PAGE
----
The ending, the big reveal, was a bit of a letdown for me.  It just didn’t have the originality or oomph I was expecting, though, as I hinted at earlier, I suspect  this was done on purpose — the entire book is clearly meant to serve as a satire of genre fiction, and the fact it is genre fiction itself can be no accident.   At least, that’s what I’m hoping is the case.  This small gripe aside, though, I completely devoured this novel, reading it in two days and loving every minute spent with it.

So, if you’re looking for something light and fun to read, you need go no further, believe me.  I’m only sorry I read it last week instead of this coming one, as I’m about to get on a plane for six hours and it would’ve been just the thing!  Oh well — I’m sure I’ve got something else in my pile(s) that will do.  Will report back, of course, once I’ve read whatever it is I read next.



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National Poetry Month 25/30: WITHNAIL & I in 5-7-5

April 25, 2010

Celebrate National Poetry Month with us!  Write your own haiku about the infinitely-quotable British comedy Withnail & I in the comments below!


His thumbs went all weird
So he drove to the country.
It didn’t go well.

National Poetry Month 24/30: THE EMPIRE STRIKES BACK in 5-7-5

April 24, 2010

Celebrate National Poetry Month!  Write a haiku about Yoda in the comments below!


Judge him by his size?
I wouldn’t recommend it.
Yoda’s a bad ass.

National Poetry Month 23/30: SAY ANYTHING in 5-7-5

April 23, 2010

Celebrate National Poetry Month!  Add your own haiku about Say Anything in the comments!


Diane: Brain with legs.
Lloyd:  A man, not just a guy.
I hope they made it.

BOOK: Edisto by Padgett Powell (1984)

April 23, 2010

Simons (“You say it ‘Simmons.’ I’m a rare one-m Simons”) Everson Manigault is a 12 year-old boy who lives in Edisto, South Carolina, a sleepy little seaside town, some time in the late-60’s, I would guess.  He’s a boy with a vocabulary far beyond his years, having grown up with a mother (whom he calls “the Doctor”) who pushed books on him before he could stand.  But though he talks big, Simons is every bit as little a boy as all little boys are: as confused about the world, the people around him, girls in particular, sex in specific, and himself most especially.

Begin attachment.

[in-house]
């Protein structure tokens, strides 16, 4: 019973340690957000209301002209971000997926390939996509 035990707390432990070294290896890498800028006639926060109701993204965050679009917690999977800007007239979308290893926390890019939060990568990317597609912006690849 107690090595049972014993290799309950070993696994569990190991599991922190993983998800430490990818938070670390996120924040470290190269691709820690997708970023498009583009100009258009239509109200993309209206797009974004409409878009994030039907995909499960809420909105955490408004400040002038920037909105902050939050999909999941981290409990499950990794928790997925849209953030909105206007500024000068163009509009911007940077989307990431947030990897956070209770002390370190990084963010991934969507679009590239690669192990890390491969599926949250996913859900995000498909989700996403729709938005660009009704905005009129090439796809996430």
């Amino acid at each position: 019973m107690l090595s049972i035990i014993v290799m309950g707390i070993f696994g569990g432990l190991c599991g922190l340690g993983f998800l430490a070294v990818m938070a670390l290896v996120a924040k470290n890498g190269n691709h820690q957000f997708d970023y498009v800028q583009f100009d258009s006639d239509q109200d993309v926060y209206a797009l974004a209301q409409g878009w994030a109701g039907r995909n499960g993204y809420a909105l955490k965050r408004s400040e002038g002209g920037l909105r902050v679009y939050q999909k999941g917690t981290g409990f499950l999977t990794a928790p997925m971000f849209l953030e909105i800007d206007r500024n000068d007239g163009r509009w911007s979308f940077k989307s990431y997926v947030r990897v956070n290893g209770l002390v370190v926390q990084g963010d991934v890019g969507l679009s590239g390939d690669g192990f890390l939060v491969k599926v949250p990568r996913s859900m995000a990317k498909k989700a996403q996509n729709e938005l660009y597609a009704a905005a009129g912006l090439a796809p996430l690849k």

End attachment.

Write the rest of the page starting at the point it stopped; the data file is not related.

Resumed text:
One summer, a young African American man comes to the Manigault house to serve a subpoena, promptly scaring away the family maid, an elderly African American woman named Theenie who believes the man is her long-lost grandson, come to punish her for her daughter’s transgressions.  The Doctor sees something interesting in the man (in more ways than one, we suspect) and offers to let him stay in Theenie’s cabin on the beach as long as he’ll help out with Simons and teach him a few things.  Simons and the man, nicknamed “Taurus,” quickly become close friends.  Taurus is laid-back and thoughtful, Simons a bit more on the manic side, and the two spend the summer philosophizing, hanging out at a local juke joint called “Marvins R.O. Sweet Shop & Baby Grand,” and swapping lessons in the best ways to embrace life to the fullest.

This lazy, easy rowboat ride gets the tip when the Doctor’s ex-husband, Simons’s father (“the Progenitor”), comes back into the picture.  Though the two parents fight incessantly, usually over the laissez-faire mothering techniques employed by the Doctor, it gradually becomes clear to both Simons and Taurus that a reconciliation is in the works.  Calmly recognizing this, the two friends head out for one last day together, a day that features Simons’s first kiss and first crush (not on the same girl — and oh, don’t we all know how that goes), and then Taurus hits the road again, leaving Simons behind to forge his own way in a new life with a new-again family.

The story is pretty straight-forward, but the thing that makes this novel truly great and utterly addictive, for me anyway, was the language.  Powell not only has a masterful grasp of the nuances of childhood thinking, something that shines through even while disguised by Simons’s precocious speech, but the language of the locals — the dialect of the Doctor, Theenie, and the other characters we meet in the story — is brilliantly, sharply captured.  This is a simple coming-of-age story, but one with an intensely emotional sense of place and time.  It’s inventive, smart, hilariously funny at times, and absolutely on fire with the author’s obvious love for both his characters and his craft.

This is the first novel by Powell I’ve ever read, and I can’t wait to get my hands on more.  Tell me I won’t be disappointed?  Someone?  Please?